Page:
War termination can be defined as the tacit or formal agreement and implementation of decisions to cease fighting on the battlefield. In older literature, scholars focused on the roles of the “winner” and the “loser,” and the endogeneity of the belligerents’ war aims. One group argues that war ends when the “loser” recognizes his position and accedes to the “winner’s” demands. A second group argues that war ends when the combatants agree to a settlement which both prefer over continued fighting. In other words, war is seen as a form of bargaining, where states make rational cost–benefit calculations about war and its termination. These scholars by and large contend that the belligerents’ war aims fluctuate during war, and that the terms of settlement may be very different from the combatants’ original aims. Few studies have highlighted the role of domestic politics. Central in this research is the recognition that the outcome of war and the terms of settlement will affect the domestic political balance of power, and will leave some groups and individuals as domestic political “losers” and others as “winners.” Ikle (1971), for example, argued that the question whether and on what terms to end a war will be particularly difficult to decide for the government that is losing the war. “Hawks”— those who want better terms and favor a continuation of the war—will face off against “Doves,” who would prefer to end the war and are willing to grant more generous terms.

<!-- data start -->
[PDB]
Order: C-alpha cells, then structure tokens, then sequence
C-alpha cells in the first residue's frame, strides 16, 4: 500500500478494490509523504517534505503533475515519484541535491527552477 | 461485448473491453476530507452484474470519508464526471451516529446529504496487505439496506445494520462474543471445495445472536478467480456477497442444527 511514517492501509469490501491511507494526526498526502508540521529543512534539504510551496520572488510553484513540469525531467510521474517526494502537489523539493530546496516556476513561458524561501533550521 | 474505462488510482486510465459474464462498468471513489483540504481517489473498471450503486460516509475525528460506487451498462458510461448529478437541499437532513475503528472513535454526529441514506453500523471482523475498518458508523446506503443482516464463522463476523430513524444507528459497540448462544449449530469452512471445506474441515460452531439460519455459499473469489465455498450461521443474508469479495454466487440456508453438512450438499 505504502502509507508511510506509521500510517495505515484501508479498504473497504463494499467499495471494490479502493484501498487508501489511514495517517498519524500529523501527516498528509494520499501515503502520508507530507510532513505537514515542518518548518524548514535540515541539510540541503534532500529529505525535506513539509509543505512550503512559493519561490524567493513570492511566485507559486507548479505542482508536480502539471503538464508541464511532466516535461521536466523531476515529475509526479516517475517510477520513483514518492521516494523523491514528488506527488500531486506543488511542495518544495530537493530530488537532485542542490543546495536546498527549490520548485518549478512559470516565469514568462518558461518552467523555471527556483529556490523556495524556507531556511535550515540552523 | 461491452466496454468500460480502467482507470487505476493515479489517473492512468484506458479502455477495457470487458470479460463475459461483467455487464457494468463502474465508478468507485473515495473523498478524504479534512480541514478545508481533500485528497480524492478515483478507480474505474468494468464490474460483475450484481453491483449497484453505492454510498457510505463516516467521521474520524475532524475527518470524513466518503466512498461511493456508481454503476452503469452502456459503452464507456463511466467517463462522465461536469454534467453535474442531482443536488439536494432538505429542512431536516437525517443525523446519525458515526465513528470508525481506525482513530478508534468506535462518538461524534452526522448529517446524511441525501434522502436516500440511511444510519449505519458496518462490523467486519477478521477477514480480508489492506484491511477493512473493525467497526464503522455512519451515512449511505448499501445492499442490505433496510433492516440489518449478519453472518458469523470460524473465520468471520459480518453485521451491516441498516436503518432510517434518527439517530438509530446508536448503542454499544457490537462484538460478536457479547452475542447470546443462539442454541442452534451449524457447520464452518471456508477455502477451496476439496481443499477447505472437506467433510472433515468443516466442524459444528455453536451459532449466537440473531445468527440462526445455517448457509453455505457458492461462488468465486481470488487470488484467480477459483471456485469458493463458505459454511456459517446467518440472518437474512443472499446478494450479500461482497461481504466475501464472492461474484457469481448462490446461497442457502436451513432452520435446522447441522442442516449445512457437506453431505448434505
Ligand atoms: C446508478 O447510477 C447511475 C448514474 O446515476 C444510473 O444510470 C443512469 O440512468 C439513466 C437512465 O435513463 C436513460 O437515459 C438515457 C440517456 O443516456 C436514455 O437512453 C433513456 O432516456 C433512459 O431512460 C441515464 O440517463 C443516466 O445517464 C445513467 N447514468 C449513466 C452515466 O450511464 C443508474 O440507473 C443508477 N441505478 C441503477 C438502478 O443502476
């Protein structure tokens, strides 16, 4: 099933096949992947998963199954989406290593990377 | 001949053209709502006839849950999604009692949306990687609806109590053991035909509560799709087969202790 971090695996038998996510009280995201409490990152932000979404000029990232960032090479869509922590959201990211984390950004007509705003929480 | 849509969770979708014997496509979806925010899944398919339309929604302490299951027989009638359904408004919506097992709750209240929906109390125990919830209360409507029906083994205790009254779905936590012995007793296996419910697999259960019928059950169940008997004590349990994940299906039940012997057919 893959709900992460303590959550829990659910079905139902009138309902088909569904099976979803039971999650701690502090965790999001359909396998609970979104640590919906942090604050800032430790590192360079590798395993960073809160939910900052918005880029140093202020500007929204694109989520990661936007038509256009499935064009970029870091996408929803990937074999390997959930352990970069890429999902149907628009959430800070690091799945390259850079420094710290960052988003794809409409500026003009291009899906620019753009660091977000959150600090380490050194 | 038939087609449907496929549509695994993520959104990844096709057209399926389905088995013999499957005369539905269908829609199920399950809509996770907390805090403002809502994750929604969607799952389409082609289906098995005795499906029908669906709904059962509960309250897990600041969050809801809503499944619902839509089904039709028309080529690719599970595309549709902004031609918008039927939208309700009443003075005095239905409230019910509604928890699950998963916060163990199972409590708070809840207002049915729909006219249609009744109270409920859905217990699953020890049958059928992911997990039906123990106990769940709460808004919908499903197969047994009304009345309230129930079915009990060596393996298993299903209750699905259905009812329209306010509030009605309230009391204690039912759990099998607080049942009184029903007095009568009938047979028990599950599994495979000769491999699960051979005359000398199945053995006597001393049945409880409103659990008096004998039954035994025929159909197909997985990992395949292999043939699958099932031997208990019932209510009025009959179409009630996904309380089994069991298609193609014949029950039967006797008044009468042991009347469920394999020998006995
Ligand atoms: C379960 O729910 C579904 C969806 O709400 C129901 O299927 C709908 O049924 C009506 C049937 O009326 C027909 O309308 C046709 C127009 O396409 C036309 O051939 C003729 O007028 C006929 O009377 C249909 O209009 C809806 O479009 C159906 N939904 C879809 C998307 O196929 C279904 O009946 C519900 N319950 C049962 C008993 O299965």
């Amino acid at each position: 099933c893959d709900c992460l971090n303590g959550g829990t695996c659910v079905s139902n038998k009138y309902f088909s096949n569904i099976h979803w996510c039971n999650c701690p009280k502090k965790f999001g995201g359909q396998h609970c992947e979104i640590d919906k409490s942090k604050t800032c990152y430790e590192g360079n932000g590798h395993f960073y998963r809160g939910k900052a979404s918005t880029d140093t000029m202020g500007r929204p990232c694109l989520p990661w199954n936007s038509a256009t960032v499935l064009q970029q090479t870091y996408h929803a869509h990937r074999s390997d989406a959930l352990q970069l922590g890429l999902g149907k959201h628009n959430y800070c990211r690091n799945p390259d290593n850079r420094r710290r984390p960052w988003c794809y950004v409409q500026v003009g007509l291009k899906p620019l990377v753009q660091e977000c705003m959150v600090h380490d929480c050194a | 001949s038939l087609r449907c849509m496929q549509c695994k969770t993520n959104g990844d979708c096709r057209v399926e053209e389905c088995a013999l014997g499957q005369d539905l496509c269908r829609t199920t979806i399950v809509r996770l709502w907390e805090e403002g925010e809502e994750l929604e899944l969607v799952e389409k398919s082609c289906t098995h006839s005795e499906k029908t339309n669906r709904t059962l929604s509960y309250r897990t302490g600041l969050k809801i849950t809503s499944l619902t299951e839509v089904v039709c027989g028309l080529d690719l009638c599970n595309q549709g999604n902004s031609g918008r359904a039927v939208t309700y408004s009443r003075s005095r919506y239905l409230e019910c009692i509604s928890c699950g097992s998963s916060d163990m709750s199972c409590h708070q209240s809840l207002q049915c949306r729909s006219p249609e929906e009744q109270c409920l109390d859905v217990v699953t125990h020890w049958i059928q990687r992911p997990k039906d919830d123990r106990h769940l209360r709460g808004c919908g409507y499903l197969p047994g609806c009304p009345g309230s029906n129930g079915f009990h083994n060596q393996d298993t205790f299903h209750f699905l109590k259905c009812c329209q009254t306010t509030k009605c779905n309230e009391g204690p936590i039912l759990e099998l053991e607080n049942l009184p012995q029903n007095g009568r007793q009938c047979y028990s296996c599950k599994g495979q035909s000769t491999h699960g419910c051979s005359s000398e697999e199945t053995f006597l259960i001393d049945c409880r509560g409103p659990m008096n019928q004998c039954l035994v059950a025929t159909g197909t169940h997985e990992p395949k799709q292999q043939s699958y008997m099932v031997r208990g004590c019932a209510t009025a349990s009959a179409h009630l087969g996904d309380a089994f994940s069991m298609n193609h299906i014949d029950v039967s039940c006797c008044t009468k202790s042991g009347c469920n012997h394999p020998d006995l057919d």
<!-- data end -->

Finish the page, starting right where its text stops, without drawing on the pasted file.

Stephen M. Walt